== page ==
This month's near-breakdown of the global financial system is a classic example of a pattern that has occurred periodically since the eighteenth century, though not at this magnitude since the Great Depression - an unsustainable investment bubble followed by inevitable collapse and panicky selling of depreciating assets. The results are massive debt, banks (those which have survived) reluctant to lend, job availability plummeting, and 401K retirement plan balances shrinking.
The Global Citizen
Climate change is often discussed as a global problem. We constantly hear catch-phrase warnings such as 'melting ice caps,' 'rising sea levels,' 'desertification,' and 'greenhouse gases.' What we don't often hear about are the real problems pollution and climate change are creating today in small communities across the globe.
Nearly half of the countries in the world are demanding that the International Criminal Court postpone prosecution of the Sudanese President Umar Hassan Ahmad al-Bashir according to an October story in the Economist.
For the first time since its creation in 1974, the Nuclear Suppliers Group (NSG) granted India a waiver , thereby allowing this nuclear country to trade in technology with supplier states like the U.S., France and Russia.
With the crumbling of the nation's largest banks, national governments like Iceland on the edge of bankruptcy, and the recent failure of the trans-national interest rate lowering scheme, the governments of the world are in a panicked frenzy to stop the bleeding.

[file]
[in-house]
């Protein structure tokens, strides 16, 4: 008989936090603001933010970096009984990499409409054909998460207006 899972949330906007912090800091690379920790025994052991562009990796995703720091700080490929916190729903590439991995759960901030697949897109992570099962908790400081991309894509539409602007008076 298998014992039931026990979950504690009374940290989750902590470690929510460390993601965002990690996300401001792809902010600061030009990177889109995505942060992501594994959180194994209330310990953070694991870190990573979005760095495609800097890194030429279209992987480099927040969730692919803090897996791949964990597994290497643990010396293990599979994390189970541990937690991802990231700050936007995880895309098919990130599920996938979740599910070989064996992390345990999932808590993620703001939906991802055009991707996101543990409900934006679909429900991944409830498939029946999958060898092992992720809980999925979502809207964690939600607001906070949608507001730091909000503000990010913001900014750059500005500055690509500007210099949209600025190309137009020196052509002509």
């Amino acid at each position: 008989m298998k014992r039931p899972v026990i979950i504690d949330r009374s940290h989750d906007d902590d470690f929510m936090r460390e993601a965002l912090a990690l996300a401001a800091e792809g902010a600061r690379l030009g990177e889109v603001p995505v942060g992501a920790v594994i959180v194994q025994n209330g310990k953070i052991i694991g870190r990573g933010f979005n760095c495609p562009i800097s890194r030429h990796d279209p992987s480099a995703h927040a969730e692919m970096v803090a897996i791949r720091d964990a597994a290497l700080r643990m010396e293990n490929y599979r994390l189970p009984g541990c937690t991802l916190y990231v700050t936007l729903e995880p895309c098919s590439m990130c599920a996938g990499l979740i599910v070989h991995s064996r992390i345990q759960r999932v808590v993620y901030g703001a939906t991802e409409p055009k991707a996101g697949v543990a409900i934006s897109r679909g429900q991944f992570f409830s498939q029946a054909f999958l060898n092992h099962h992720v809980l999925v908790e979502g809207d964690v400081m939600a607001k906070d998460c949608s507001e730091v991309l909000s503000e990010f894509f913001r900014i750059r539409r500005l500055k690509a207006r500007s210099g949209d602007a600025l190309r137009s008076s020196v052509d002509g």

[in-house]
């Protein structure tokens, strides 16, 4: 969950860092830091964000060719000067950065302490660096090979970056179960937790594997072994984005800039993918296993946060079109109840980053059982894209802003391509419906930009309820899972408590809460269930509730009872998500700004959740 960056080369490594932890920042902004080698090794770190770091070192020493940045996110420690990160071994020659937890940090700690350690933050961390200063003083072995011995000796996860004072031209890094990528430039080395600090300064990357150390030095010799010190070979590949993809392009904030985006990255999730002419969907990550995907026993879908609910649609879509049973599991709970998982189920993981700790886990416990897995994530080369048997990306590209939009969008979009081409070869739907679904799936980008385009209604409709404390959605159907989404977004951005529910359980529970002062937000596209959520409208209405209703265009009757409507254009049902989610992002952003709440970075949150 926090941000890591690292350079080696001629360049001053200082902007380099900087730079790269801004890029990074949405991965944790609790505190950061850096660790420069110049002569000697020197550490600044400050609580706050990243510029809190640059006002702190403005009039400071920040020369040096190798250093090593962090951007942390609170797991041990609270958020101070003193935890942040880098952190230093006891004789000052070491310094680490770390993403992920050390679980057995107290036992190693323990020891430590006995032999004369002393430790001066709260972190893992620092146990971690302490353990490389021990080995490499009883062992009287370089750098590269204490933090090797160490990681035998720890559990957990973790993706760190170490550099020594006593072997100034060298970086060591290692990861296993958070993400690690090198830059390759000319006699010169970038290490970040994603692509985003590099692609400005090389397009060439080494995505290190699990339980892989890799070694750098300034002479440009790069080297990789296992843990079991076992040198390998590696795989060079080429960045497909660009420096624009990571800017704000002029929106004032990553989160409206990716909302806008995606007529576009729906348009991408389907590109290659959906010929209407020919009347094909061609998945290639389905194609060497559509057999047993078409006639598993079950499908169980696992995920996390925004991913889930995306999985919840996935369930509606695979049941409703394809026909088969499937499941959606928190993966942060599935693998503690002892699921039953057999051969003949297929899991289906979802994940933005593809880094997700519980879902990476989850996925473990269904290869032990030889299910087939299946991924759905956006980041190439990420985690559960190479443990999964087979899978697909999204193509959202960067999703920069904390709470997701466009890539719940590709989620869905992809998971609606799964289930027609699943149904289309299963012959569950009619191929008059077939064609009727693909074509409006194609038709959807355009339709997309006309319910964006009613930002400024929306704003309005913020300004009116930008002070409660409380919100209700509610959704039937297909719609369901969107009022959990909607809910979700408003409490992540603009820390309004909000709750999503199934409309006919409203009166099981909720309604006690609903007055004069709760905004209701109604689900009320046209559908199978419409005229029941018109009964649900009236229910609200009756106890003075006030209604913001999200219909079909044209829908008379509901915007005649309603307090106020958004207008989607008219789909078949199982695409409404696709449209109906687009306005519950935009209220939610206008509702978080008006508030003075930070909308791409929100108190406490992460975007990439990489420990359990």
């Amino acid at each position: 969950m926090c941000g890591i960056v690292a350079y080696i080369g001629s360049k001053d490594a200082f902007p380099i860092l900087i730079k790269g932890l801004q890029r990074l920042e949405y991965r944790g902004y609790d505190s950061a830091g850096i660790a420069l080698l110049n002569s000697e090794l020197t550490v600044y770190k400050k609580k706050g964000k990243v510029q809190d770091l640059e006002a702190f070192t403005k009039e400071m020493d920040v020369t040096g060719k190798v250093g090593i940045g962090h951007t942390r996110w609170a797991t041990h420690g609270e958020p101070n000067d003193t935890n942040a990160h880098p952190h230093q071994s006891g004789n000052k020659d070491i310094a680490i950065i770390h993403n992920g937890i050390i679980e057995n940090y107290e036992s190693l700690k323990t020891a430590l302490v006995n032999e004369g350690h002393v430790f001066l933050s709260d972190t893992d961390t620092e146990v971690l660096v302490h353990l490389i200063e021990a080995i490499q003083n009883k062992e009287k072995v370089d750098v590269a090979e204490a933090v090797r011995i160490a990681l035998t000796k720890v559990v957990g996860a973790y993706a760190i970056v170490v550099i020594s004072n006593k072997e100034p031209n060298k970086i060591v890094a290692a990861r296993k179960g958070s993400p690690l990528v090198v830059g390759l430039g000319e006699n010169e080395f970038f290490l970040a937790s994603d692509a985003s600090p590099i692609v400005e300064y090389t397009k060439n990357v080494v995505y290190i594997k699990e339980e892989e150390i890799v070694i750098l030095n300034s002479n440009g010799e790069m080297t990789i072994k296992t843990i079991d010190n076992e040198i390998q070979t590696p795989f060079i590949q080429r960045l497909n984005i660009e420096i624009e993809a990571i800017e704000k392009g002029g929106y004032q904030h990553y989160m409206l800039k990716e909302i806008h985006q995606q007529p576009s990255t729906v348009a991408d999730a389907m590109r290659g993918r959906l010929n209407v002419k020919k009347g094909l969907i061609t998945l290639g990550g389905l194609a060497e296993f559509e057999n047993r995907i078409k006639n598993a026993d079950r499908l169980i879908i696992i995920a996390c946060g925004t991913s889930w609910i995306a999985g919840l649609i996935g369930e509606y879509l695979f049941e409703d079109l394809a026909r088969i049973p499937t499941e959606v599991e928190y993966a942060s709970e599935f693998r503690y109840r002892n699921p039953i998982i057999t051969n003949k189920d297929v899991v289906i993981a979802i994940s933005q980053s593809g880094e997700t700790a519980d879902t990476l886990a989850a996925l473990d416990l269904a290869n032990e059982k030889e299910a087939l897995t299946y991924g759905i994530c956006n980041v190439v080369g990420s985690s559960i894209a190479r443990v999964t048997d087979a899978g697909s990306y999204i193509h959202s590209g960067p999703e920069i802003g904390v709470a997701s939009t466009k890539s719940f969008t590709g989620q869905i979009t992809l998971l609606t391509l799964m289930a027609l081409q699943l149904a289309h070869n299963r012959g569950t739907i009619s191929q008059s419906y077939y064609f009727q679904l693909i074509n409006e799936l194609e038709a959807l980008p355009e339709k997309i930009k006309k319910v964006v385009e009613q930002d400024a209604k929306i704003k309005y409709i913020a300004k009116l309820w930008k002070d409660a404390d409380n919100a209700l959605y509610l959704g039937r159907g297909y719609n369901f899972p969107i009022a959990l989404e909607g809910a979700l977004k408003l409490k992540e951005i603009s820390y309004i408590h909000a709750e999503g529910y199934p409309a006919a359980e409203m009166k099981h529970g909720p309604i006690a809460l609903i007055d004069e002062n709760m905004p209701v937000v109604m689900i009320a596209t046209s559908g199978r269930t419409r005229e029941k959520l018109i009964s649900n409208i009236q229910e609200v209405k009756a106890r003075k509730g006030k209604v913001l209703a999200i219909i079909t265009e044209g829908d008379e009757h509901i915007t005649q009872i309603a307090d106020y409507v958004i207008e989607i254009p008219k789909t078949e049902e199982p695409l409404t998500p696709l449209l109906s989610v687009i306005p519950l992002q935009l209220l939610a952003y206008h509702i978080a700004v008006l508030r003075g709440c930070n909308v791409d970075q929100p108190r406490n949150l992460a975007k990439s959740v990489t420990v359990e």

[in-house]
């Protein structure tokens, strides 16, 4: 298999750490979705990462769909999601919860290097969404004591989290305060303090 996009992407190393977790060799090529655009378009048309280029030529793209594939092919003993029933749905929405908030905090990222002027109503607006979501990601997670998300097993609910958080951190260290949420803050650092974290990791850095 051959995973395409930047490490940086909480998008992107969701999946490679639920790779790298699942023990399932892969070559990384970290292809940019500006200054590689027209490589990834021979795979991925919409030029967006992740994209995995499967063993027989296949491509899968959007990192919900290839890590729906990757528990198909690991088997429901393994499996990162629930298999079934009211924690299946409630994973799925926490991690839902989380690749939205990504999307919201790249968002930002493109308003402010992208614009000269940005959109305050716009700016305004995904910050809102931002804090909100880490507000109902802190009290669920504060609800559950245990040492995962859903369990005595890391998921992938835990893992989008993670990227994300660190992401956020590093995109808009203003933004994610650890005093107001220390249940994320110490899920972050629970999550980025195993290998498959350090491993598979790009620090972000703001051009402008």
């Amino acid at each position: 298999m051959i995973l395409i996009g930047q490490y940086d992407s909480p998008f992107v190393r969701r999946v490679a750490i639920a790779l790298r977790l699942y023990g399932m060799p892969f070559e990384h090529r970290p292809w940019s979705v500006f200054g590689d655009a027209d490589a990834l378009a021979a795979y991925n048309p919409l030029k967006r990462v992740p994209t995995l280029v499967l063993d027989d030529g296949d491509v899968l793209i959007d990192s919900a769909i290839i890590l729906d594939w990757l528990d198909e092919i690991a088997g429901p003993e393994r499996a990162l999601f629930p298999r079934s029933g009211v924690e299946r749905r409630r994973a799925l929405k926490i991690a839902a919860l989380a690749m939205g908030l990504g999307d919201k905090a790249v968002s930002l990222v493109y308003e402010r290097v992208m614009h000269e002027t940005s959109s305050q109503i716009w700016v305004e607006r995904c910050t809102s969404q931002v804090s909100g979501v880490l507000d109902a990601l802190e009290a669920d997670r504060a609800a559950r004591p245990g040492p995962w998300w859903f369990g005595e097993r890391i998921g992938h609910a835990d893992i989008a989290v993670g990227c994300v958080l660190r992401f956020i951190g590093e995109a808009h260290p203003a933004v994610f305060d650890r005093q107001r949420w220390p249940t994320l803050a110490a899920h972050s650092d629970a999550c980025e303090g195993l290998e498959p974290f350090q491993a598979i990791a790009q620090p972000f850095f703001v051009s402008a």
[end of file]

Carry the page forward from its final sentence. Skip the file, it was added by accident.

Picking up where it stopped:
On August 13, 2008 the state of California passed Senate Joint Resolution (SJR) 19 , which effectively prevents any California healthcare professional from engaging in torture, as defined by international standards.
The resolution comes in reaction to President Bush's March veto of a bill passed by Congress that would have amounted to a nationwide ban on torture.
Trial Begins in Miami for Torture Committed in Liberia
September 23, 2008 - The upcoming trial for the ex-Liberian president's son, Charles 'Chuckie' Taylor, Jr., marks the first remarkable step towards prosecuting human rights offenders who commit their abuses abroad.
Chuckie Taylor is accused of ordering torture during his father's presidency in Liberia between 1997 and 2003 as head of the nation's Anti-Terrorist Unit (ATU). Mr. Taylor is an American citizen, and was born in Massachusetts.
According to a 14-year-old federal law never before exercised, American citizens or persons on U.S. soil accused of committing torture abroad are to be prosecuted in the United States. The case is the first of its kind and should trigger the beginning of an aggressive campaign to bring human rights violators to justice, whether they commit their transgressions on U.S. soil or abroad.
According to Human Rights Watch's senior counsel Elise Keppler , the "trial is a vital, long-awaited step by the U.S. government to ensure human rights abusers do not escape justice."
Although Chuckie Taylor was apprehended and detained in March of 2006, he has not faced trial yet due to several amendments made in order to add more victims to the indictment.
The alleged victims have reported shocking ill-treatment and torture including but not limited to: electric shock, burning, imprisonment in holes in the ground, execution and genital mutilation.
This trial is very important for Liberian victims who in the past have seen these crimes conducted during Liberia's wars go largely unpunished.